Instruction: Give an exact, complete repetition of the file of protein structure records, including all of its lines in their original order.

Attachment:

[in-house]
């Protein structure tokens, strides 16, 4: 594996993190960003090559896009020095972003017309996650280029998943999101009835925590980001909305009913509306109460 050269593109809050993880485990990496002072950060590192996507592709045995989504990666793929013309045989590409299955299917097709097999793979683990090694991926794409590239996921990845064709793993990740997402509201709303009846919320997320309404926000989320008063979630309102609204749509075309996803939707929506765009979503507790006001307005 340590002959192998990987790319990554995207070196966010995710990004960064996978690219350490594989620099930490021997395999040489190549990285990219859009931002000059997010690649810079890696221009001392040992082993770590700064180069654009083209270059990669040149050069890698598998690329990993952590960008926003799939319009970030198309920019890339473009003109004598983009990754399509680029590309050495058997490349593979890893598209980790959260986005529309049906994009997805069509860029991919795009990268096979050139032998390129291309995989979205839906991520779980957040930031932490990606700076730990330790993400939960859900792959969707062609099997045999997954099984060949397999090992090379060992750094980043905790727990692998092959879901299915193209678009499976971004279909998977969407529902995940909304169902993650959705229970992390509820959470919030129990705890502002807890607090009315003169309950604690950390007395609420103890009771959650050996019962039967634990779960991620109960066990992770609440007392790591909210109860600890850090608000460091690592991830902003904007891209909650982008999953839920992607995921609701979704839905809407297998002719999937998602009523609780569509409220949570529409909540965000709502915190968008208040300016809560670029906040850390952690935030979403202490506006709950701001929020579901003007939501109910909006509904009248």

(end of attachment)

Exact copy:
[in-house]
């Protein structure tokens, strides 16, 4: 594996993190960003090559896009020095972003017309996650280029998943999101009835925590980001909305009913509306109460 050269593109809050993880485990990496002072950060590192996507592709045995989504990666793929013309045989590409299955299917097709097999793979683990090694991926794409590239996921990845064709793993990740997402509201709303009846919320997320309404926000989320008063979630309102609204749509075309996803939707929506765009979503507790006001307005 340590002959192998990987790319990554995207070196966010995710990004960064996978690219350490594989620099930490021997395999040489190549990285990219859009931002000059997010690649810079890696221009001392040992082993770590700064180069654009083209270059990669040149050069890698598998690329990993952590960008926003799939319009970030198309920019890339473009003109004598983009990754399509680029590309050495058997490349593979890893598209980790959260986005529309049906994009997805069509860029991919795009990268096979050139032998390129291309995989979205839906991520779980957040930031932490990606700076730990330790993400939960859900792959969707062609099997045999997954099984060949397999090992090379060992750094980043905790727990692998092959879901299915193209678009499976971004279909998977969407529902995940909304169902993650959705229970992390509820959470919030129990705890502002807890607090009315003169309950604690950390007395609420103890009771959650050996019962039967634990779960991620109960066990992770609440007392790591909210109860600890850090608000460091690592991830902003904007891209909650982008999953839920992607995921609701979704839905809407297998002719999937998602009523609780569509409220949570529409909540965000709502915190968008208040300016809560670029906040850390952690935030979403202490506006709950701001929020579901003007939501109910909006509904009248």